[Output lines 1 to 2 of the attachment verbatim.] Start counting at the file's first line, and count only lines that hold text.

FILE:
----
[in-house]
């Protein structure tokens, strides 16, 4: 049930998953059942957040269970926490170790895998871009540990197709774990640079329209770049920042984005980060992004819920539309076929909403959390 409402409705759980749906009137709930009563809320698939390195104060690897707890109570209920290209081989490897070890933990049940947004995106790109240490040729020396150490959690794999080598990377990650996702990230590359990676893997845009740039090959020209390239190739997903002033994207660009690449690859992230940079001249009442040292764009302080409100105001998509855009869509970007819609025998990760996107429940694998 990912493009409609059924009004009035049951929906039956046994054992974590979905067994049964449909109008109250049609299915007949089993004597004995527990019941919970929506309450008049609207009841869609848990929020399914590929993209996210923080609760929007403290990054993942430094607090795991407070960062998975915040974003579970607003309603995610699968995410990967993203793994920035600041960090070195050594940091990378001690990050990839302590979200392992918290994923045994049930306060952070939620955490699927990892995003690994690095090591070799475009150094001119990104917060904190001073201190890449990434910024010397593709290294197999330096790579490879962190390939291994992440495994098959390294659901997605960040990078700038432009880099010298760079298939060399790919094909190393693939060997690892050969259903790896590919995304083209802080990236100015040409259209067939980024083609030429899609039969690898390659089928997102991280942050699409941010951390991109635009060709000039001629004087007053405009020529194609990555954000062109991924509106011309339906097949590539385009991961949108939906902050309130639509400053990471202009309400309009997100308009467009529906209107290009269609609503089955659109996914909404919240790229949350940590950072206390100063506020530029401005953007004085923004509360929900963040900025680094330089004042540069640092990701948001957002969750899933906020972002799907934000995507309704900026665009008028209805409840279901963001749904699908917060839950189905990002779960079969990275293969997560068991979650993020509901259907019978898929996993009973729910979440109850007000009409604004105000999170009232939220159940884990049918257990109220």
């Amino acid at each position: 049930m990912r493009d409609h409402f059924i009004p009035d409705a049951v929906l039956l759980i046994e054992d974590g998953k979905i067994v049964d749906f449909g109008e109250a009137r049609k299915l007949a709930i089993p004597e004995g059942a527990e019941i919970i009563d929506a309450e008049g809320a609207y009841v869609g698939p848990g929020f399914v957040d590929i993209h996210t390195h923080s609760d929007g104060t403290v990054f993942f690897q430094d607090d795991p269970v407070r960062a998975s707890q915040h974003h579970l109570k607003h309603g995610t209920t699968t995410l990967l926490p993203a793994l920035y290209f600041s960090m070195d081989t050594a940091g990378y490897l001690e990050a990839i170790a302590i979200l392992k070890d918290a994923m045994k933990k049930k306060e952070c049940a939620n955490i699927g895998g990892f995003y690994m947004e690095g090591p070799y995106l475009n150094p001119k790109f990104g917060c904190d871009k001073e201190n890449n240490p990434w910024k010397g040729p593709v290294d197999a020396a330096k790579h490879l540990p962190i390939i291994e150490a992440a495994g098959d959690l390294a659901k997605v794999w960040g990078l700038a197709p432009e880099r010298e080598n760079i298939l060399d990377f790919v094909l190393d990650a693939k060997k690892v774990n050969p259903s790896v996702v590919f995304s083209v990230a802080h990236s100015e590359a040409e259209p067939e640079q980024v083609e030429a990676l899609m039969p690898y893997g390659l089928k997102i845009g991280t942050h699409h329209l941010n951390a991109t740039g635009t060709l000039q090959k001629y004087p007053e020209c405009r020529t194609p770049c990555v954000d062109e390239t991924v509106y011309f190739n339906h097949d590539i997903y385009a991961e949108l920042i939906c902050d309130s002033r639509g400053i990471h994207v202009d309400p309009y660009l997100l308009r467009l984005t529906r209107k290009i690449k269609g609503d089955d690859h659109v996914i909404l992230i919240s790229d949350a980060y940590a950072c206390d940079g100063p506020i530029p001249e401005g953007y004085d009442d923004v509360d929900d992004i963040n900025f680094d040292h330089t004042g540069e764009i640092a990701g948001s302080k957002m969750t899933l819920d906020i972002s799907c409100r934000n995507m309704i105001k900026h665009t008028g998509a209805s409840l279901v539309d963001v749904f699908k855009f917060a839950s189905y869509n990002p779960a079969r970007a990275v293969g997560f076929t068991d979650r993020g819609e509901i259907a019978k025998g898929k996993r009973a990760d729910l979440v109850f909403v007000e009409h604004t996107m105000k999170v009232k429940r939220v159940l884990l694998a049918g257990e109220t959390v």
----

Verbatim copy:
[in-house]
């Protein structure tokens, strides 16, 4: 049930998953059942957040269970926490170790895998871009540990197709774990640079329209770049920042984005980060992004819920539309076929909403959390 409402409705759980749906009137709930009563809320698939390195104060690897707890109570209920290209081989490897070890933990049940947004995106790109240490040729020396150490959690794999080598990377990650996702990230590359990676893997845009740039090959020209390239190739997903002033994207660009690449690859992230940079001249009442040292764009302080409100105001998509855009869509970007819609025998990760996107429940694998 990912493009409609059924009004009035049951929906039956046994054992974590979905067994049964449909109008109250049609299915007949089993004597004995527990019941919970929506309450008049609207009841869609848990929020399914590929993209996210923080609760929007403290990054993942430094607090795991407070960062998975915040974003579970607003309603995610699968995410990967993203793994920035600041960090070195050594940091990378001690990050990839302590979200392992918290994923045994049930306060952070939620955490699927990892995003690994690095090591070799475009150094001119990104917060904190001073201190890449990434910024010397593709290294197999330096790579490879962190390939291994992440495994098959390294659901997605960040990078700038432009880099010298760079298939060399790919094909190393693939060997690892050969259903790896590919995304083209802080990236100015040409259209067939980024083609030429899609039969690898390659089928997102991280942050699409941010951390991109635009060709000039001629004087007053405009020529194609990555954000062109991924509106011309339906097949590539385009991961949108939906902050309130639509400053990471202009309400309009997100308009467009529906209107290009269609609503089955659109996914909404919240790229949350940590950072206390100063506020530029401005953007004085923004509360929900963040900025680094330089004042540069640092990701948001957002969750899933906020972002799907934000995507309704900026665009008028209805409840279901963001749904699908917060839950189905990002779960079969990275293969997560068991979650993020509901259907019978898929996993009973729910979440109850007000009409604004105000999170009232939220159940884990049918257990109220």